9. In the present case there are certain circumstances which are in favour of the decree-holder; the first of them being, that on the date of agreement itself the plaintiff was given possession and such possession has continued for 18 years by now. The motion for rescinding the contract actually comes 15 years after the execution of the contract and 10 years after the passing of the relevant decree. It is very important that before the defendant’s petition was filed, the decree holder had already deposited the entire balance sale consideration before court, though the difference between two events is only one day. It is also important that in the instant case out of the total sale consideration of Rs. 8,612.56 the lion’s share, namely, Rs. 7,400/-‘was paid on the date of agreement itself and the defendants have had the benefit of utilisation of this fund during all these years. It is also seen that the defendants have failed to adduce evidence in support of their contention when the matter was posted for-evidence in the trial Court. On the other hand, the decree holder went to the box and deposed about circumstances. It is true that documentary evidence is not forthcoming to show that the plaintiff had actually issued a notice In the year 1987 calling upon the defendants to come to the Sub-Registry and to receive the balance amount. But then it is also to be remembered that the defendants have not chosen to go to the box and deny the said averment.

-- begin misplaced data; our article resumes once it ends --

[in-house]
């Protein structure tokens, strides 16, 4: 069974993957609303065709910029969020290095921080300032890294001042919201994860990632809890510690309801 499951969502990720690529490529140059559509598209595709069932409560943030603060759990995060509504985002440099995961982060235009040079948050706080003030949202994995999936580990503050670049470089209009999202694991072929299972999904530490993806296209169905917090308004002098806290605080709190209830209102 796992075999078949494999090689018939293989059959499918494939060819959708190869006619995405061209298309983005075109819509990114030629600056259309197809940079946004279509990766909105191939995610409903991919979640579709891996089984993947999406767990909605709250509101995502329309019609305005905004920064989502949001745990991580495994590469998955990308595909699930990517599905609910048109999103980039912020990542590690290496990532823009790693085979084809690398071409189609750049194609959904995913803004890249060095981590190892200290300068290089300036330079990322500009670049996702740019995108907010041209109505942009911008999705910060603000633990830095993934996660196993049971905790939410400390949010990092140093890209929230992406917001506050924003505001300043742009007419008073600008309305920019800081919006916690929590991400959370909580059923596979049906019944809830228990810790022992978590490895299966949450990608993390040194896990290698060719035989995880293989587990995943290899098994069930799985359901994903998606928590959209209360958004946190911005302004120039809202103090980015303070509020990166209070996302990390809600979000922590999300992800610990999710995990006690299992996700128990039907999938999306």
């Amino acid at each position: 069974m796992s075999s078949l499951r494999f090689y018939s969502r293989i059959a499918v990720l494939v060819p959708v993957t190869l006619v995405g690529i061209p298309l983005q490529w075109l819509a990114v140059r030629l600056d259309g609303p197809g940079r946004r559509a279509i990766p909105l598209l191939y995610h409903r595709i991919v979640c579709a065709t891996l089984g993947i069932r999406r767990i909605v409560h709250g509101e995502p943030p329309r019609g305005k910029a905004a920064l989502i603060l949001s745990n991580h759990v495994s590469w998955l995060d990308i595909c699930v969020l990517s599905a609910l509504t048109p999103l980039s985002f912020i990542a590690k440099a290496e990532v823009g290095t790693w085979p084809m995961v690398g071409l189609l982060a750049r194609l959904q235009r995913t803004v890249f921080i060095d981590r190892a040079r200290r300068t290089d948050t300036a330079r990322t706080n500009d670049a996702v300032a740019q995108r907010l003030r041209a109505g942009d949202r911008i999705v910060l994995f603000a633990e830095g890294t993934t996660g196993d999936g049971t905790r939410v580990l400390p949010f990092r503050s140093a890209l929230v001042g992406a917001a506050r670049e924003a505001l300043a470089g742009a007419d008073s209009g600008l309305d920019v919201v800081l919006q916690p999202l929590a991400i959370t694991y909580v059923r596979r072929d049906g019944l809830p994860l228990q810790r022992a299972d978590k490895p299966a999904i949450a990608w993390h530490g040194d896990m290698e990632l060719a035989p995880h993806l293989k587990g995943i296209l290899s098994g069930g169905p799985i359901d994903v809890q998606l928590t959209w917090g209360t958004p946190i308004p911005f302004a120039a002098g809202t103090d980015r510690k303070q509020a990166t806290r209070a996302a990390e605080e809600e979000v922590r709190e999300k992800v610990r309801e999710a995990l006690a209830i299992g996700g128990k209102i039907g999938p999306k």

10. In the circumstances, 1 am of the view that the Impugned order allowing the condonation of delay in the matter of deposit of the balance amount and dismissing the application filed under Section 28 of the specific Relief Act does not suffer from any irregularity or Impropriety justifying interference in exercise of the revisional power of this Court.

The C.R.P. is without merit it is dismissed.